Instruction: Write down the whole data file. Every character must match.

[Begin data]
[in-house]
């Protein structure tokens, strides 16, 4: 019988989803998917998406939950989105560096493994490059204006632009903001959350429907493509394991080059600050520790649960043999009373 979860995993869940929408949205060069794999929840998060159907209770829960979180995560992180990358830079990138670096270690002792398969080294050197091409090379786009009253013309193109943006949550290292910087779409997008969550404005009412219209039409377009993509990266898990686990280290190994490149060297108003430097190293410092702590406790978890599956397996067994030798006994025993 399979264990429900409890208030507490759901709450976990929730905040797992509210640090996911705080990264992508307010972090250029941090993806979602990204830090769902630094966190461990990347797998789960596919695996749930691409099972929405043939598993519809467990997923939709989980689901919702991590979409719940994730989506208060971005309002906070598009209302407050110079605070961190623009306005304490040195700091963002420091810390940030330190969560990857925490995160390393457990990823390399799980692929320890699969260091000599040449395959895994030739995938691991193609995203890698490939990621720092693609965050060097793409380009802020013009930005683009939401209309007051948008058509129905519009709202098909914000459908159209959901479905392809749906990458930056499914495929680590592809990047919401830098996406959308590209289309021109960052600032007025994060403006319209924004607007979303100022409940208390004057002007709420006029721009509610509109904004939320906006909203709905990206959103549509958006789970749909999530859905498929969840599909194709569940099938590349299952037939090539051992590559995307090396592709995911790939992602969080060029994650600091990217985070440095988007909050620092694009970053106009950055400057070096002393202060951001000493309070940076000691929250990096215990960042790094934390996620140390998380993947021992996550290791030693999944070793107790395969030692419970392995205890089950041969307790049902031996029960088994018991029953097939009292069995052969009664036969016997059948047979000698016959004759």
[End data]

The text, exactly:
[in-house]
């Protein structure tokens, strides 16, 4: 019988989803998917998406939950989105560096493994490059204006632009903001959350429907493509394991080059600050520790649960043999009373 979860995993869940929408949205060069794999929840998060159907209770829960979180995560992180990358830079990138670096270690002792398969080294050197091409090379786009009253013309193109943006949550290292910087779409997008969550404005009412219209039409377009993509990266898990686990280290190994490149060297108003430097190293410092702590406790978890599956397996067994030798006994025993 399979264990429900409890208030507490759901709450976990929730905040797992509210640090996911705080990264992508307010972090250029941090993806979602990204830090769902630094966190461990990347797998789960596919695996749930691409099972929405043939598993519809467990997923939709989980689901919702991590979409719940994730989506208060971005309002906070598009209302407050110079605070961190623009306005304490040195700091963002420091810390940030330190969560990857925490995160390393457990990823390399799980692929320890699969260091000599040449395959895994030739995938691991193609995203890698490939990621720092693609965050060097793409380009802020013009930005683009939401209309007051948008058509129905519009709202098909914000459908159209959901479905392809749906990458930056499914495929680590592809990047919401830098996406959308590209289309021109960052600032007025994060403006319209924004607007979303100022409940208390004057002007709420006029721009509610509109904004939320906006909203709905990206959103549509958006789970749909999530859905498929969840599909194709569940099938590349299952037939090539051992590559995307090396592709995911790939992602969080060029994650600091990217985070440095988007909050620092694009970053106009950055400057070096002393202060951001000493309070940076000691929250990096215990960042790094934390996620140390998380993947021992996550290791030693999944070793107790395969030692419970392995205890089950041969307790049902031996029960088994018991029953097939009292069995052969009664036969016997059948047979000698016959004759």